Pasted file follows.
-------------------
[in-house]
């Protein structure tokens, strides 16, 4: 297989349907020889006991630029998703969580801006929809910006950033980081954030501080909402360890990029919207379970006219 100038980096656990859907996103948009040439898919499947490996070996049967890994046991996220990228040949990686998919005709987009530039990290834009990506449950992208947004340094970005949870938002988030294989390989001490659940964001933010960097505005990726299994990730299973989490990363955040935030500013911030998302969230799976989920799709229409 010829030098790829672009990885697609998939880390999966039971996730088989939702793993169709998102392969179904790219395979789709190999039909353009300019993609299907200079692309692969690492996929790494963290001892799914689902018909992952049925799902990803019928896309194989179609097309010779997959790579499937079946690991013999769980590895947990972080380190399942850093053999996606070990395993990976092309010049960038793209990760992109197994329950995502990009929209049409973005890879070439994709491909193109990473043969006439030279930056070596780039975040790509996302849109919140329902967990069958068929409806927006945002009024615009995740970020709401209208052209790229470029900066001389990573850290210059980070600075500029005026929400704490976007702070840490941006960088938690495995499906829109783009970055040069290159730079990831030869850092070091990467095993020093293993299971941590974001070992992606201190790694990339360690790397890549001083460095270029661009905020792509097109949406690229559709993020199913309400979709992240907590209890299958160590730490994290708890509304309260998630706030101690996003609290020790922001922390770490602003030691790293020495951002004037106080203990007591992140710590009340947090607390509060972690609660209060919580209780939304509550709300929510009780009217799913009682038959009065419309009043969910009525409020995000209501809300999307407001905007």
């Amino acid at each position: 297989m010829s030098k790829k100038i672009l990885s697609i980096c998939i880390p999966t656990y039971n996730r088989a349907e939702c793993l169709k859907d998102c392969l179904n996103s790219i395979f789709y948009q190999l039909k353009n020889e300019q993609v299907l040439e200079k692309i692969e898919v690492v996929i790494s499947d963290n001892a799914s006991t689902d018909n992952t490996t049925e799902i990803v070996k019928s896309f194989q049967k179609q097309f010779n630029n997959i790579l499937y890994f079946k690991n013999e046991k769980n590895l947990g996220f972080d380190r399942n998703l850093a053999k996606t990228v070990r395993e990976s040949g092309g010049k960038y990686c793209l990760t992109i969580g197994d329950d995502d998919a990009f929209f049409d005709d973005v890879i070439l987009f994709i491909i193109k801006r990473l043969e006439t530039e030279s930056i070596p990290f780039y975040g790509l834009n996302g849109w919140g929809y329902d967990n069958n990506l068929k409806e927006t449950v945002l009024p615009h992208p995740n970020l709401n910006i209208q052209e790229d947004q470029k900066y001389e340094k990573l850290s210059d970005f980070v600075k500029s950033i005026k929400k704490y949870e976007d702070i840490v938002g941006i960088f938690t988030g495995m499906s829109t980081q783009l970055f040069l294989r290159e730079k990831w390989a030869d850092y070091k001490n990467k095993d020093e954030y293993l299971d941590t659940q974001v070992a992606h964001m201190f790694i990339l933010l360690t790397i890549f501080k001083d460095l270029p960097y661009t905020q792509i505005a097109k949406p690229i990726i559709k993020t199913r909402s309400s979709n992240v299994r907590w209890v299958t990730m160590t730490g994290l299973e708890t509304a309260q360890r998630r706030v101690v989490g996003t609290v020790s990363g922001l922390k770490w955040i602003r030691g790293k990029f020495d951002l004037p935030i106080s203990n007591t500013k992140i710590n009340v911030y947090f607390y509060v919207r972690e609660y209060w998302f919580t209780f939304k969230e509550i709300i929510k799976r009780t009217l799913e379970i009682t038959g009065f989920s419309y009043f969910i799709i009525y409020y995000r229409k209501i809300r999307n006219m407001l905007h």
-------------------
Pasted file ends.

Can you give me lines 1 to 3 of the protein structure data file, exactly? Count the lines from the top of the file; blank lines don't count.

[in-house]
């Protein structure tokens, strides 16, 4: 297989349907020889006991630029998703969580801006929809910006950033980081954030501080909402360890990029919207379970006219 100038980096656990859907996103948009040439898919499947490996070996049967890994046991996220990228040949990686998919005709987009530039990290834009990506449950992208947004340094970005949870938002988030294989390989001490659940964001933010960097505005990726299994990730299973989490990363955040935030500013911030998302969230799976989920799709229409 010829030098790829672009990885697609998939880390999966039971996730088989939702793993169709998102392969179904790219395979789709190999039909353009300019993609299907200079692309692969690492996929790494963290001892799914689902018909992952049925799902990803019928896309194989179609097309010779997959790579499937079946690991013999769980590895947990972080380190399942850093053999996606070990395993990976092309010049960038793209990760992109197994329950995502990009929209049409973005890879070439994709491909193109990473043969006439030279930056070596780039975040790509996302849109919140329902967990069958068929409806927006945002009024615009995740970020709401209208052209790229470029900066001389990573850290210059980070600075500029005026929400704490976007702070840490941006960088938690495995499906829109783009970055040069290159730079990831030869850092070091990467095993020093293993299971941590974001070992992606201190790694990339360690790397890549001083460095270029661009905020792509097109949406690229559709993020199913309400979709992240907590209890299958160590730490994290708890509304309260998630706030101690996003609290020790922001922390770490602003030691790293020495951002004037106080203990007591992140710590009340947090607390509060972690609660209060919580209780939304509550709300929510009780009217799913009682038959009065419309009043969910009525409020995000209501809300999307407001905007």
């Amino acid at each position: 297989m010829s030098k790829k100038i672009l990885s697609i980096c998939i880390p999966t656990y039971n996730r088989a349907e939702c793993l169709k859907d998102c392969l179904n996103s790219i395979f789709y948009q190999l039909k353009n020889e300019q993609v299907l040439e200079k692309i692969e898919v690492v996929i790494s499947d963290n001892a799914s006991t689902d018909n992952t490996t049925e799902i990803v070996k019928s896309f194989q049967k179609q097309f010779n630029n997959i790579l499937y890994f079946k690991n013999e046991k769980n590895l947990g996220f972080d380190r399942n998703l850093a053999k996606t990228v070990r395993e990976s040949g092309g010049k960038y990686c793209l990760t992109i969580g197994d329950d995502d998919a990009f929209f049409d005709d973005v890879i070439l987009f994709i491909i193109k801006r990473l043969e006439t530039e030279s930056i070596p990290f780039y975040g790509l834009n996302g849109w919140g929809y329902d967990n069958n990506l068929k409806e927006t449950v945002l009024p615009h992208p995740n970020l709401n910006i209208q052209e790229d947004q470029k900066y001389e340094k990573l850290s210059d970005f980070v600075k500029s950033i005026k929400k704490y949870e976007d702070i840490v938002g941006i960088f938690t988030g495995m499906s829109t980081q783009l970055f040069l294989r290159e730079k990831w390989a030869d850092y070091k001490n990467k095993d020093e954030y293993l299971d941590t659940q974001v070992a992606h964001m201190f790694i990339l933010l360690t790397i890549f501080k001083d460095l270029p960097y661009t905020q792509i505005a097109k949406p690229i990726i559709k993020t199913r909402s309400s979709n992240v299994r907590w209890v299958t990730m160590t730490g994290l299973e708890t509304a309260q360890r998630r706030v101690v989490g996003t609290v020790s990363g922001l922390k770490w955040i602003r030691g790293k990029f020495d951002l004037p935030i106080s203990n007591t500013k992140i710590n009340v911030y947090f607390y509060v919207r972690e609660y209060w998302f919580t209780f939304k969230e509550i709300i929510k799976r009780t009217l799913e379970i009682t038959g009065f989920s419309y009043f969910i799709i009525y409020y995000r229409k209501i809300r999307n006219m407001l905007h």